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3D printer cranks out exquisite structures smaller than dust mites and sets a new world record

by Laura Domela

March 22, 2012 at 5:56 PM

Researchers from the Vienna University of Technology have refined a 3D printing technique to make incredibly small structures at record-breaking speeds. The technique, called two-photon lithography, allows the sculpting of intricate objects with micron precision at a rate of 5 meters 

per second, which is 50,000 times faster than typical processing speeds. The team demonstrated the fabrication from CAD files of St. Stephen’s cathedral, the London Tower Bridge, and even a race car that measures about 300 micrometers long, just under the size of a dust mite barely visible to the human eye. The momentum for developing 3D printing techniques continues to build, so the pressure is on to produce complex structures at lightning fast speeds that can be commercialized for electronics, biomedicine and nanotechnology.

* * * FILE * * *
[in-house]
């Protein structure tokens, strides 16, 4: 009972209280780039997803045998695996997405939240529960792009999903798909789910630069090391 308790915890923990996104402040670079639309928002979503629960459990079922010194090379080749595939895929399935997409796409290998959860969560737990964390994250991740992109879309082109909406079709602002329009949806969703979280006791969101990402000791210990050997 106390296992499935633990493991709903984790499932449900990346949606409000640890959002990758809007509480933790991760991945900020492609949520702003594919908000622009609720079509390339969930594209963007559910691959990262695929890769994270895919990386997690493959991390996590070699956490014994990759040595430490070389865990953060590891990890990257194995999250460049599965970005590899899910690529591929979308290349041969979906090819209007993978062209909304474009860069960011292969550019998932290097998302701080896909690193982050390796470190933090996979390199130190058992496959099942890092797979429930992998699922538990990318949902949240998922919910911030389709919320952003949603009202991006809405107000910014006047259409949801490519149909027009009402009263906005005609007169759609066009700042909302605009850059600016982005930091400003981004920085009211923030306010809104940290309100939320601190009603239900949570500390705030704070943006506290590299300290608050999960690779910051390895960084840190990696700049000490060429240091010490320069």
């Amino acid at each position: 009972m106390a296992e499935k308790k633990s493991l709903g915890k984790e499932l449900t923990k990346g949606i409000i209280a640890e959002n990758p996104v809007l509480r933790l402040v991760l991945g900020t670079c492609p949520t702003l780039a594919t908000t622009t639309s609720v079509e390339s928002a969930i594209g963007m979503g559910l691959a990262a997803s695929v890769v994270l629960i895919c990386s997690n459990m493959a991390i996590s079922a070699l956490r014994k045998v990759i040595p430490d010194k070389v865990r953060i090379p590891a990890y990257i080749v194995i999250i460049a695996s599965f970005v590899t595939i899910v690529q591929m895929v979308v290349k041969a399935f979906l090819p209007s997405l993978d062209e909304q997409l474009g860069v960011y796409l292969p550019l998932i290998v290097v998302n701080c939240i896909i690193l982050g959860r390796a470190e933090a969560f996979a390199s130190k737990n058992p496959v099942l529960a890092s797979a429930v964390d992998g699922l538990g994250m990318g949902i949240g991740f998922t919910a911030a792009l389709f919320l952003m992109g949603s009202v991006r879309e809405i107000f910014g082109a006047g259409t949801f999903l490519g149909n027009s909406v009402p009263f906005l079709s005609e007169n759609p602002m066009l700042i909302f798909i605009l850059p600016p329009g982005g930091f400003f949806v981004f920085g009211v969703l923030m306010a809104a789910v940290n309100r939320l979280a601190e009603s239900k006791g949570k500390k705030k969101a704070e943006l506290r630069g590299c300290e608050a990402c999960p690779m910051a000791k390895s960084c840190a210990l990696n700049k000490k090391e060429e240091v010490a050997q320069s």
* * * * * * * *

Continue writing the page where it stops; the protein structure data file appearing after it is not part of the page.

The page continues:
Here’s the fabricated intricate and detailed cathedral with resolutions at 100 nanometers next to a dust mite:

cathedral-vs-dust-mite.jpg

via Singularity Hub

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